Why Your Story’s Twist Should Be So Good They Won’t Show It In The Trailer
Published on TheScriptLab.com
Spoiler alert: Don’t read on unless you’ve already seen, or don’t care about spoiling, the twist endings of Sorry to Bother You and Tully.
Movie trailers have become something of an art form. There are trends in movie trailers, techniques and processes, and even awards for the best trailers, television spots, and campaigns of the year.
But there’s something to learn about the form and function of storytelling from movie trailers as well.
To explain, take a look at the following trailer for one of the best indie movies of the summer, Sorry to Bother You.
Notice how the trailer does a few things right off the bat.
First, it introduces the protagonist— Cassius Green — while also subtly establishing the inner conflict he will deal with throughout the course of the film. Then it explains the external problem Cassius deals with — money and the fact that he can’t find a decent job.
The trailer shows Cassius excelling at his latest job, getting promoted, and, finally, dealing with the moral repercussions of what happens when the thing you’re really good at doing isn’t at all benefiting the world around you.
The one thing the trailer doesn’t include? The massive twist.
But let’s look at another example, the latest movie from Oscar-winning screenwriter Diablo Cody: Tully.
The trailer for Tully does the same thing as the one for Sorry to Bother You.
It introduces the protagonist — Marlo, an exhausted mother of three — and establishes the fact that she’s barely surviving parenthood. It shows Marlo getting so overwhelmed that she finally accepts help from a night nurse — a younger woman named Tully.
Then the trailer goes on to show how Tully will help Marlo with far more things than just getting enough sleep at night.
Again, guess what the trailer doesn’t include? The heartbreaking twist.
Let’s get one thing straight: the twists in these movies are big. They’re the kind of things that make you leave the theater in awe.
Sorry to Bother You includes an entire plotline about Armie Hammer’s character turning human beings into mutated horse-laborers that isn’t even alluded to in the trailer. And Tully turns out to be a figment of Marlo’s imagination, an iteration of herself projected from her psyche so that she can simply survive motherhood.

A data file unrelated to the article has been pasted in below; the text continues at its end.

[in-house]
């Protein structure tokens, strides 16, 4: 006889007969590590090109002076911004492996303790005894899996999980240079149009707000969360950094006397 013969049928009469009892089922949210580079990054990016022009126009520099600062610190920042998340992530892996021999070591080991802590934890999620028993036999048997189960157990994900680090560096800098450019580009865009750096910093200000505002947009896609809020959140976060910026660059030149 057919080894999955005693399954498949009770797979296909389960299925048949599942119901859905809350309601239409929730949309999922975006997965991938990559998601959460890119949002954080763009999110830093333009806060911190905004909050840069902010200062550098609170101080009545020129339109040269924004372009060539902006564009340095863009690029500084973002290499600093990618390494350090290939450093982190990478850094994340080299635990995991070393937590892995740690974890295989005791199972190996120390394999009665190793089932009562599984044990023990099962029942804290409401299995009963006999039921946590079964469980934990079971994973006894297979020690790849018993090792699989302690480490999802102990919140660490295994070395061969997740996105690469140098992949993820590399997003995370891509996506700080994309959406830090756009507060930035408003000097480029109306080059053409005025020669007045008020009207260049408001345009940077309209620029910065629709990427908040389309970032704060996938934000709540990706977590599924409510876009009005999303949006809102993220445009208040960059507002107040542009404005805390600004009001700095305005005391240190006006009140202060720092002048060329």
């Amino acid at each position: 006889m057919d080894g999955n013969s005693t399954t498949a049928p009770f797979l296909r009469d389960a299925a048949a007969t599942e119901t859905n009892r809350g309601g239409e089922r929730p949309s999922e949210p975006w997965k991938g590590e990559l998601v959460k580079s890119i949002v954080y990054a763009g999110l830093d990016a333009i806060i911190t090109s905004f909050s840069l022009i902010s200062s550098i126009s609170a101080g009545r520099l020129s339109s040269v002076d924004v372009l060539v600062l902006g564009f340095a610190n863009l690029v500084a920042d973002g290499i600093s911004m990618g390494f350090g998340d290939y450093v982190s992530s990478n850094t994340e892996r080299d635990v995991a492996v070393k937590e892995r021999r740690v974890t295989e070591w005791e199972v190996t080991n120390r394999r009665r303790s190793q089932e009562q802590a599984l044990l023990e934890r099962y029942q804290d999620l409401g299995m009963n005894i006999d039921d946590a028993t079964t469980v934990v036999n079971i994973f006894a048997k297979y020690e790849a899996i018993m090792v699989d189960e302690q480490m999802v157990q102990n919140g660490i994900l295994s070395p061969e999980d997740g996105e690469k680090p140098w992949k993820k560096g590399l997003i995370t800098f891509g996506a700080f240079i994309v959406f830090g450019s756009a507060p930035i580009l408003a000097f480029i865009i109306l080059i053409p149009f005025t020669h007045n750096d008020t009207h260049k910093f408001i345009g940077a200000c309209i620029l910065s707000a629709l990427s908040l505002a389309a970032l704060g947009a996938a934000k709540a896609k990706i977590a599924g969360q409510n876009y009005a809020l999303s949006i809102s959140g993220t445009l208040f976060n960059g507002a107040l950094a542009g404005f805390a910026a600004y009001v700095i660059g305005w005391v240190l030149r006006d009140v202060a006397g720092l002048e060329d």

These twists change the way you look at the films themselves. They make you wonder about the story and the characters in ways that you never imagined you would upon deciding to see the movies.
But, not only are they not necessary to show in the trailers, they shouldn’t be in the trailers at all.
For the twists in these movies, and in all good movies, shouldn’t be the reason a film gets seen. The twist shouldn’t be the selling point or the marketing ploy. Your story, like the stories of Sorry to Bother You and Tully, should be so good that the twist itself almost doesn’t matter.
It matters, of course, to the overall plot and structure, but not to the characters, themes, or the story itself.
A story should not be its twist. There should be — there must be — more to it than that.
Sorry to Bother You is a fascinating, satirical look at capitalism, but also a story about how young people are expected to find their place in the vastness of this world.
Tully tackles parenthood, what it means to be an adult and a mother, mental illness, and how to retain your own identity.
These stories, at their cores, are about so much more than their twist endings, and the trailers for the films reflect that.
Your stories should do the same.